Skin Cancer Misdiagnosis and Medical Malpractice

Misdiagnosis is one of the most common types of medical negligence, and misdiagnosis of skin cancer is one of the most common forms of misdiagnosis. Every lump, bump, mole, and blemish has a different name, although they are barely distinguishable to the layman. Skin cancer misdiagnosis is especially problematic because skin cancer is the most common form of cancer in the United States.

Main Types of Skin Cancer

The three major types of skin cancer are, in increasing order of severity, basal cell carcinoma, squamous cell carcinoma, and melanoma.

The vast majority of skin cancers are basal cell carcinomas, which are not particularly dangerous and can sit undisturbed for years. They rarely metastasize.

Squamous cell carcinomas have a somewhat higher, although still quite low, danger of metastasis. These easily treatable cancers are very common. More than two million Americans are treated for these cancers each year.

However, melanoma, the most severe form of skin cancer, can be fatal. If it metastasizes, particularly to far parts of the body, the chances of survival are very poor.

How Skin Cancer is Misdiagnosed: Who Should Diagnose?

Skin cancer is one of the most misdiagnosed forms of cancer because it can take so many different looks or forms. Skin cancers can be pigmented or unpigmented, have clear or vague borders, be raised or flat, look like a sore or just a minor blemish, to name just some of the many possible characteristics. Physicians can misdiagnose skin cancers as any number of benign conditions, such as acne, cysts, eczema, or psoriasis, to name a few.

Because of the difficulty in diagnosing skin cancer, a primary care provider should always send the patient to a dermatologist for a definitive diagnosis. Many skin cancer misdiagnoses come from a primary care provider’s attempt to treat the skin cancer by him/herself. A primary care provider’s failure to refer a patient to a dermatologist can be considered medical malpractice. If you have a suspicious growth on your body, you should always ask your primary care physician to refer you to a dermatologist.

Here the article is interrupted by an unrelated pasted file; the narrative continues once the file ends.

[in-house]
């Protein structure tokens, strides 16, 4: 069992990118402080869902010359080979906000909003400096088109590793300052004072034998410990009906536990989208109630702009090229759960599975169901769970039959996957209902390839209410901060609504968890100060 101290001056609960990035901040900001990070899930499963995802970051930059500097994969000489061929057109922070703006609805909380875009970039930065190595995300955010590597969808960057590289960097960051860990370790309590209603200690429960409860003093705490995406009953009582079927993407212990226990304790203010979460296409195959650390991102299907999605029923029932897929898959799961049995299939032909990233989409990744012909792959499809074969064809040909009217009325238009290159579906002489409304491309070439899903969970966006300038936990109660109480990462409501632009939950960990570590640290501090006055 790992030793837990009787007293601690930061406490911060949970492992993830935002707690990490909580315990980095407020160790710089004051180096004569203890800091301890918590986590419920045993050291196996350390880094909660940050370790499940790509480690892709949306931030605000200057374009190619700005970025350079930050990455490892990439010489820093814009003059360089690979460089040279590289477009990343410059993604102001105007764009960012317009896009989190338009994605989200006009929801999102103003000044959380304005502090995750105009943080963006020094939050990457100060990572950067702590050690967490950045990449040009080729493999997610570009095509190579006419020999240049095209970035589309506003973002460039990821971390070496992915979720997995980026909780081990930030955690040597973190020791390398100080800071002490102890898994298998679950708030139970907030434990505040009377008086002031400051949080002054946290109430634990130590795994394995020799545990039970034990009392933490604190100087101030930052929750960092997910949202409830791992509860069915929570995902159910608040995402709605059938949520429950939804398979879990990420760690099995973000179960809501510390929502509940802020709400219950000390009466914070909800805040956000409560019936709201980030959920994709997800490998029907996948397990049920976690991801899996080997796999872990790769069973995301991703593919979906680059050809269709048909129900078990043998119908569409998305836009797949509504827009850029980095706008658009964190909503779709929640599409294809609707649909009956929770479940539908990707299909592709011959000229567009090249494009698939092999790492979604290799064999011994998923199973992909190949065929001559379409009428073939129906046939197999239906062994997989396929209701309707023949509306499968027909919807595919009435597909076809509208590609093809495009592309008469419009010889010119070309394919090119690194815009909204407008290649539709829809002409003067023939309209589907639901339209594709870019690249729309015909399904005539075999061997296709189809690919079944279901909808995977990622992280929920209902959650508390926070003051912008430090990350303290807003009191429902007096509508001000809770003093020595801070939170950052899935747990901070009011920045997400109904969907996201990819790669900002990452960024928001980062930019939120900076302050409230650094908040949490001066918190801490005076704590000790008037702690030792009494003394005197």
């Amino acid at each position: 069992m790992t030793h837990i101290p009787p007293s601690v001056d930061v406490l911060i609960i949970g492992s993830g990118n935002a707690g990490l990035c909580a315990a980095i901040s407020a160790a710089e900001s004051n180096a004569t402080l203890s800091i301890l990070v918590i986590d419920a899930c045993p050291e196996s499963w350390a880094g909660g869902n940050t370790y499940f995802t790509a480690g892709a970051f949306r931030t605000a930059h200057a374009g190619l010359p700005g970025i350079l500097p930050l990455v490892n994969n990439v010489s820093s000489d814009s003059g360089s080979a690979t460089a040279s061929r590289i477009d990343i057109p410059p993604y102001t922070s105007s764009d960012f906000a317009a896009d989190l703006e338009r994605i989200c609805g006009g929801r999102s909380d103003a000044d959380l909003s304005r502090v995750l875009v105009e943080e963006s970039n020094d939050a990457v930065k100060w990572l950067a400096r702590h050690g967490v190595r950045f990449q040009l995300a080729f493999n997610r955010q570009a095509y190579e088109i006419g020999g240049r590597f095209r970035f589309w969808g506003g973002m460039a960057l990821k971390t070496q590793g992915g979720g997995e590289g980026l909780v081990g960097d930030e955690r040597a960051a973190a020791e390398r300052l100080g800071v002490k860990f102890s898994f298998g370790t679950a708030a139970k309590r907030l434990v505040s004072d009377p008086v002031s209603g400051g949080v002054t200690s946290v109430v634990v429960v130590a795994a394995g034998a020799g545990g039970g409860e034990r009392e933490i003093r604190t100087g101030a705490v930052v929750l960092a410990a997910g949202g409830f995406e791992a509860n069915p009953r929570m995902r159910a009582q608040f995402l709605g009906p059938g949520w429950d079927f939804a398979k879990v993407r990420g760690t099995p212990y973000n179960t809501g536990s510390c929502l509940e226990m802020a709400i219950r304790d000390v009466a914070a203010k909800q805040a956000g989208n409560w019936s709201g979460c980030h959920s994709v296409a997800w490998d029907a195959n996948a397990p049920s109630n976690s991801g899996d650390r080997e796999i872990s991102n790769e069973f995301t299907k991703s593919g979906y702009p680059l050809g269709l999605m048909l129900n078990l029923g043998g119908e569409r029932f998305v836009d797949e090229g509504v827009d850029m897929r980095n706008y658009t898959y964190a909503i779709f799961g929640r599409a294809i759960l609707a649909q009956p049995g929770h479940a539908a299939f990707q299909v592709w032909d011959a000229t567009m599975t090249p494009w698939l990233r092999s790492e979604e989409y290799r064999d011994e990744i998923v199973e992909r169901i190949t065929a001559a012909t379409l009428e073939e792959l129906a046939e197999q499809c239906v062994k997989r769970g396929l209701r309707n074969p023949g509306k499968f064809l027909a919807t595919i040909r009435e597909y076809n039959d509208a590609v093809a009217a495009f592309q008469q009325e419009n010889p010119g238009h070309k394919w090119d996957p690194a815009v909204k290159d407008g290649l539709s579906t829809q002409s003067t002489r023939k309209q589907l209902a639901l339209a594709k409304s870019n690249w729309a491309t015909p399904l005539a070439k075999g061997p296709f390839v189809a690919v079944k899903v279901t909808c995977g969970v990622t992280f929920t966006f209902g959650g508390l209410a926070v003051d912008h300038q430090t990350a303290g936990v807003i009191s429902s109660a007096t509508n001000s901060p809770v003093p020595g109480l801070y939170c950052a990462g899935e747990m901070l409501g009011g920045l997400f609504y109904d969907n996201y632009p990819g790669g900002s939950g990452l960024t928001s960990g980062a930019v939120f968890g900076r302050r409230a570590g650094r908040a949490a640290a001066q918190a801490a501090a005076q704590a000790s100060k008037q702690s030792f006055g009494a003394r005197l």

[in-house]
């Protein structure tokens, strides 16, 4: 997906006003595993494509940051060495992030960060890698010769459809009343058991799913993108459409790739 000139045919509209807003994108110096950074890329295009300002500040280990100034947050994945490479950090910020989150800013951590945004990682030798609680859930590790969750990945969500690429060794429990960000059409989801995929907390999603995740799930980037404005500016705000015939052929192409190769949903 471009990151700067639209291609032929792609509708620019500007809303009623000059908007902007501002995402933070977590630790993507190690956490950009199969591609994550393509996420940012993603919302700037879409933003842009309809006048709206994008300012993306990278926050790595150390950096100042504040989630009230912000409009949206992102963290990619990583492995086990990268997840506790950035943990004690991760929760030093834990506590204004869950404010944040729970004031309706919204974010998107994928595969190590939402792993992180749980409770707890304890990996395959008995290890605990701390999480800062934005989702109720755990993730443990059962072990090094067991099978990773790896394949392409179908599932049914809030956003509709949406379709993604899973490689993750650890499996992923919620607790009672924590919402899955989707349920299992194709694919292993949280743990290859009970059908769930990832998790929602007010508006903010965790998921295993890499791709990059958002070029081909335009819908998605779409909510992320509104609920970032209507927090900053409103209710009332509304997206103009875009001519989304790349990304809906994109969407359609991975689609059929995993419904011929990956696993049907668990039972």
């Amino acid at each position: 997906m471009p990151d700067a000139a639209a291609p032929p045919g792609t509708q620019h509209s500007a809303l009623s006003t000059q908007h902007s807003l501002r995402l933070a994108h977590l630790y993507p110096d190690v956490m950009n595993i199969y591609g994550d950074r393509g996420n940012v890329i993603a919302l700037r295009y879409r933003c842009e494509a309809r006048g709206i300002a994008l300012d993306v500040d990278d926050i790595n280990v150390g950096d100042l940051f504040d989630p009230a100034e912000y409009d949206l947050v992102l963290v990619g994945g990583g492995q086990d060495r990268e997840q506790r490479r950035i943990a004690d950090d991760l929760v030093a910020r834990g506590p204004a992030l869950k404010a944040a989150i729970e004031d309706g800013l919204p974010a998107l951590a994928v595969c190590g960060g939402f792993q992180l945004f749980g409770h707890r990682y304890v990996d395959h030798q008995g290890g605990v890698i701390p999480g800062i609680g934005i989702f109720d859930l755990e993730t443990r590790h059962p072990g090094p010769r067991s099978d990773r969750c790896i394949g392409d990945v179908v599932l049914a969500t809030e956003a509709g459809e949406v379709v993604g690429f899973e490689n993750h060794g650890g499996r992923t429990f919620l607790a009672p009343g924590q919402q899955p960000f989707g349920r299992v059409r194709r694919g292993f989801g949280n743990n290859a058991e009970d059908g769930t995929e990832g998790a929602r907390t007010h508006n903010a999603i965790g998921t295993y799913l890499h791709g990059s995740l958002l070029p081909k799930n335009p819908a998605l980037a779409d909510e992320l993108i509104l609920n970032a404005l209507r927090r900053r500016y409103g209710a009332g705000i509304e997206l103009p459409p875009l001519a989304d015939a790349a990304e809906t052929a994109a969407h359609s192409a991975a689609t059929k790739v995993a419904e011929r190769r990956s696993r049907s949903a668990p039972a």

But even the experts can misdiagnose skin cancer. The dermatologist might make a mistake in performing the biopsy. He/she might fail to obtain a large enough sample. If a proper biopsy is not taken, the pathologist will have an inadequate tissue sample with which to work.

Even if the pathologist has a sufficient tissue sample, the pathologist can misread the biopsy results, or the dermatologist might misunderstand the pathologist’s report. Believe it or not, the most common medical malpractice claims against pathologists were failure to diagnose melanoma (called a false-negative diagnosis). But pathologists’ error rates are unfortunately high for all types of skin cancer. One recent study showed that as much as 21% of basal cell and squamous cell carcinomas were misdiagnosed during the biopsy.

Proving Liability in a Skin Cancer Misdiagnosis Case

Medical malpractice cases are personal injury cases. In every personal injury case, the plaintiff has to prove that the defendant (i.e., the physician) was negligent, and that the defendant’s negligence was a cause of the plaintiff’s injury.

Proving negligence in almost any medical malpractice case, and every misdiagnosis case, requires a medical expert. This means that the plaintiff’s lawyer has to hire a physician -- usually a physician in the same field as the defendant -- who reviews the plaintiff’s medical records and offers an opinion as to whether the defendant was negligent.

In a skin cancer misdiagnosis case, the plaintiff’s lawyer will have to hire a dermatologist (if the defendant is a dermatologist) or a primary care physician (if the defendant is a general practitioner) to review the plaintiff’s medical records and provide an opinion as to

  • what the applicable standard of care is, and
  • whether the defendant violated the applicable standard of care and was thus negligent.

The standard of care is basically how a reasonably competent physician in that field should act. So, for example, if a patient comes to a primary care physician with, say, a bleeding mole, the applicable standard of care is that the primary care physician should refer that patient to a dermatologist immediately. Failure to refer the patient immediately amounts to negligence.

For further information on proving liability in a medical malpractice case, please see Challenges in Suing for Medical Malpractice.

 

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